Though it is well-known that Donald Trump has a deep “appreciation for the female form,” there have so far been scant few women appearing to tell us all about what a beast he is – maybe it’s because he paid them all off – or maybe, Donald Trump doesn’t have affairs that he needs to hide because sexual conquest and multiple marriages is an essential part of his image – which, by the way, is something that appeals to both men and women, because in my experience, alpha males drive all kinds of people from both genders crazy with desire and envy. Where sexual chaos worked for Bill Clinton and it surely works for Donald Trump, being on the cover-up crew is never a role that gains a lot of applause, and while it’s not entirely clear what exactly happened when with all of Bill’s affairs, the read in the public eye is that the Clintons have a problem in their own house, and that’s not just prim Christians in the heartland, folks – that’s a lot of people who need to be convinced of digging through the mess of the Clintons to actually pull that lever in their favor in November, no matter what the specter of Donald Trump looks like.

In the midst of the battle between these two absurdly entertaining lunatics from Olympus lay a wholly different choice – Senator Bernie Sanders. A “firebrand” socialist of Jewish descent, intellect, and sensibility whose very name evokes a kindly elder mensch, a national grandfather called up from the far reaches of time, presenting himself as a selfless gnome of reason amidst the clash and chaos of these two warring parents. From the very start, with his rumpled clothes and his “stumbling towards victory” aw-shucks presentation, Sanders appealed to all of us – all twelve million of us, DNC – with a kind of healing wisdom that might bring together the fractious warring extended family that comprises the United States of America. At once an outsider through descent and political definition as a socialist, as well as a consummate Capitol Hill insider thanks to his many years in the Senate, Sanders galvanized a stunning 12 million voters who were just dead sick of the kitchen destroying fracas of the warring mother and father of the nation – and of their own damaged lives whereby at least half of them saw their families torn apart by acrimony and divorce.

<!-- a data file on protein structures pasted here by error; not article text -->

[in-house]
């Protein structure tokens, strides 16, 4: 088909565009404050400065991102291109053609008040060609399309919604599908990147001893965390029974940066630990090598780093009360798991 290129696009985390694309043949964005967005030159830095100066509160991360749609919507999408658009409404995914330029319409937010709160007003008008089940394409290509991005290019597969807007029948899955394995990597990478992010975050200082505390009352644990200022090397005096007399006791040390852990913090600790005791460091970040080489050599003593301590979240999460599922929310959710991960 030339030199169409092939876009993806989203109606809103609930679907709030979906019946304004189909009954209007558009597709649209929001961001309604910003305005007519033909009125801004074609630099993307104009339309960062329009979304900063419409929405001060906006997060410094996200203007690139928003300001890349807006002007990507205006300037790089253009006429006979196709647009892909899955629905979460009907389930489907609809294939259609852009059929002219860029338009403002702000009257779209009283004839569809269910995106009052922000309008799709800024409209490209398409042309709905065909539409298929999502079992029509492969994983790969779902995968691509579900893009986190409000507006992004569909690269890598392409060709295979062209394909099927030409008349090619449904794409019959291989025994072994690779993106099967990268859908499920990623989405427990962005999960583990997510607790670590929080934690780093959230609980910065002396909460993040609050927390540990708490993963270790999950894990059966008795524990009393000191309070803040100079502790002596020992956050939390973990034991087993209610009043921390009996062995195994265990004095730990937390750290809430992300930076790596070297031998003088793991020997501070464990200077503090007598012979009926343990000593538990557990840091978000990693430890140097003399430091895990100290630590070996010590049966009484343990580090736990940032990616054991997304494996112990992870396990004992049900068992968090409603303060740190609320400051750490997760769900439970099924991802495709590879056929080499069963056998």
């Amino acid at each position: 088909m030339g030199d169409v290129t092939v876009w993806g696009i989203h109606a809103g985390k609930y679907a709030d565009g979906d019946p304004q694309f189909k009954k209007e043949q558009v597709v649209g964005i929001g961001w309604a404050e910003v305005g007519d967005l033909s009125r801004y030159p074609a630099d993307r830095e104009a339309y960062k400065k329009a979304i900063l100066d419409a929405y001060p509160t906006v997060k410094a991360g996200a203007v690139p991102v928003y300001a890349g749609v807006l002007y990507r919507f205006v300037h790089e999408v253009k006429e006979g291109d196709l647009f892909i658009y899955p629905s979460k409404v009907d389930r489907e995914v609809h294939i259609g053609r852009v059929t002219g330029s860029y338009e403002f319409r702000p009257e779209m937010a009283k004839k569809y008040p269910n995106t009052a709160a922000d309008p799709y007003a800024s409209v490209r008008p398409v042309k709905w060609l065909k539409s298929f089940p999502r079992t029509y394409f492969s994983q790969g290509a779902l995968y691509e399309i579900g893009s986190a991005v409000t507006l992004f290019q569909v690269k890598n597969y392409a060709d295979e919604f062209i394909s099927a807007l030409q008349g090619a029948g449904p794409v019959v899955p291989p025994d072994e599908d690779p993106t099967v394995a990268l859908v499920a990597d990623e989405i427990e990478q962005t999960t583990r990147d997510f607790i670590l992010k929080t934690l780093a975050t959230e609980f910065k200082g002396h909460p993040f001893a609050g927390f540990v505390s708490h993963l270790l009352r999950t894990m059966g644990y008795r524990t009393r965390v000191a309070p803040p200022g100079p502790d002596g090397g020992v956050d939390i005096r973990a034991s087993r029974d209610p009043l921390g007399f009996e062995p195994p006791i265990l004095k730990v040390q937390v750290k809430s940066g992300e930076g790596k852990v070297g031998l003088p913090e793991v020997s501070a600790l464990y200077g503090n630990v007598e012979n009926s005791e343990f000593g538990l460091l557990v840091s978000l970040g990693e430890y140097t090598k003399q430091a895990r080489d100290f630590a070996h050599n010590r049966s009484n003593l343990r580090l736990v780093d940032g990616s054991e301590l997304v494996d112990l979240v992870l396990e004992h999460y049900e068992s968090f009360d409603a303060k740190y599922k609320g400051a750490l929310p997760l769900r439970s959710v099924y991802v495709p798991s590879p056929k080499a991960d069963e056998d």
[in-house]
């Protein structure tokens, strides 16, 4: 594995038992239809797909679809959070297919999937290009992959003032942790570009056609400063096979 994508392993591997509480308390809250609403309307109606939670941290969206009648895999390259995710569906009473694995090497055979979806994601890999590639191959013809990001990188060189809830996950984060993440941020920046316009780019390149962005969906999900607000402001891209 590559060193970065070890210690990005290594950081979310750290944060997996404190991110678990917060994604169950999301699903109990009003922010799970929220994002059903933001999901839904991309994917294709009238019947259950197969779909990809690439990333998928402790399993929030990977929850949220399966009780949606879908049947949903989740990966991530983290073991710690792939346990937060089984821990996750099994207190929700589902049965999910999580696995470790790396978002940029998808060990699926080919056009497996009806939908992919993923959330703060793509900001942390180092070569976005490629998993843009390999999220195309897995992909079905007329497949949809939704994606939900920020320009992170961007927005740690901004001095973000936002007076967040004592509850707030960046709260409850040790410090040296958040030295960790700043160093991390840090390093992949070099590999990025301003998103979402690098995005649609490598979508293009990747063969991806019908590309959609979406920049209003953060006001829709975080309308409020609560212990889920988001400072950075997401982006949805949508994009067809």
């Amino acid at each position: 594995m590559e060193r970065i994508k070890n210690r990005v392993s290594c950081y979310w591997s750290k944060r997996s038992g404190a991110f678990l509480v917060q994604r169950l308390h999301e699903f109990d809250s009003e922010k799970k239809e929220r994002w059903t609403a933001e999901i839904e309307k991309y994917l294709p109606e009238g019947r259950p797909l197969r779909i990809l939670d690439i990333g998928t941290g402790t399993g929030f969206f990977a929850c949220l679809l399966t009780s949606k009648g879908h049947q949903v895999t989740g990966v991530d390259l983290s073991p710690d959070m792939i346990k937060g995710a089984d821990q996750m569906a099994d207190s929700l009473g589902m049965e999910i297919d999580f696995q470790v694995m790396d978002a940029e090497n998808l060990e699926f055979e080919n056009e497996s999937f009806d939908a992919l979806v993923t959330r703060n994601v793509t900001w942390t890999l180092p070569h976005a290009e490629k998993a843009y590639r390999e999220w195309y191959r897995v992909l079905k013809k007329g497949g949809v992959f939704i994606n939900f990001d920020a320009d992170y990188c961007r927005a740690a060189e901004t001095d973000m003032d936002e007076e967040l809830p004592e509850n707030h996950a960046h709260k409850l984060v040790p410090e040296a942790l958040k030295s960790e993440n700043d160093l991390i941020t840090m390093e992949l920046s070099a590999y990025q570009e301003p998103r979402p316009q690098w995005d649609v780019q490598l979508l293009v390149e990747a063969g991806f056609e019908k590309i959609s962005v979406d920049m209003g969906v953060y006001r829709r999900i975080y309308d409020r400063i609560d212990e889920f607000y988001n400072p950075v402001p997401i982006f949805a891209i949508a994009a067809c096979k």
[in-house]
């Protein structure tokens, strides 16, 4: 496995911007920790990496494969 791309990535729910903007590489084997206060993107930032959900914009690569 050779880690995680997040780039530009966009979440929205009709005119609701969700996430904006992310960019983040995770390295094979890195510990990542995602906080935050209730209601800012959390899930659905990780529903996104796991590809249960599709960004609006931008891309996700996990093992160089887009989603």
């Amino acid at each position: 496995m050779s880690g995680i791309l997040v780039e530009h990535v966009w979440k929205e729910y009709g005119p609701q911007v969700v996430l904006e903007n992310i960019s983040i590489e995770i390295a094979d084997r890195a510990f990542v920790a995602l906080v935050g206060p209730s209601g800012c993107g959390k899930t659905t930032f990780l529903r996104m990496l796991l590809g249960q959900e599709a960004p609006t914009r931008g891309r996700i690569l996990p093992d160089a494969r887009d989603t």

I came to this conclusion about who Bernie Sanders represented to me after deep soul-searching and comparing notes regarding my own family history. About a month before the primaries ended I came to understand that it was this unconscious desire to see a resolution of my own family crisis through a personification of order and direction seated in the Big Chair in the Oval Office that really led me to share pro-Bernie memes and anti-Hillary ones across social media for over a year before I realized what it was really all about it for me. And so at that point, I began to pull back from gazing at the election through mobile and laptop and began doubling-down in my twice weekly sessions of family of origin therapy and EMDR. And yet, like always, by then I knew too much. I was too engaged in the grand political theater of the race, and while I pulled Twitter and Facebook off my phone and did not scan Google News for hot new headlines about the race, I still got PMs from friends and still got tagged on memes bustling all over the 15-second news cycle about what “the movement” was doing.

From the moment that Donald Trump entered the race – seriously? he’s rich. why bother? – rumors flew fast and thick all over the Bernie Bros subculture and certainly all across Facebook that the fix was in in ways that seemed bizarre – yet totally plausible to nearly everyone I talked to. It was being widely speculated that the Clintons had asked their old pal Donald Trump (yes, he gave the Clinton Foundation $100K a few years ago, and yes, the Clintons were guests at his last wedding,) to run as a Republican as a diversion to narrow the RNC playing field and to give Hillary a boost with his wild antics.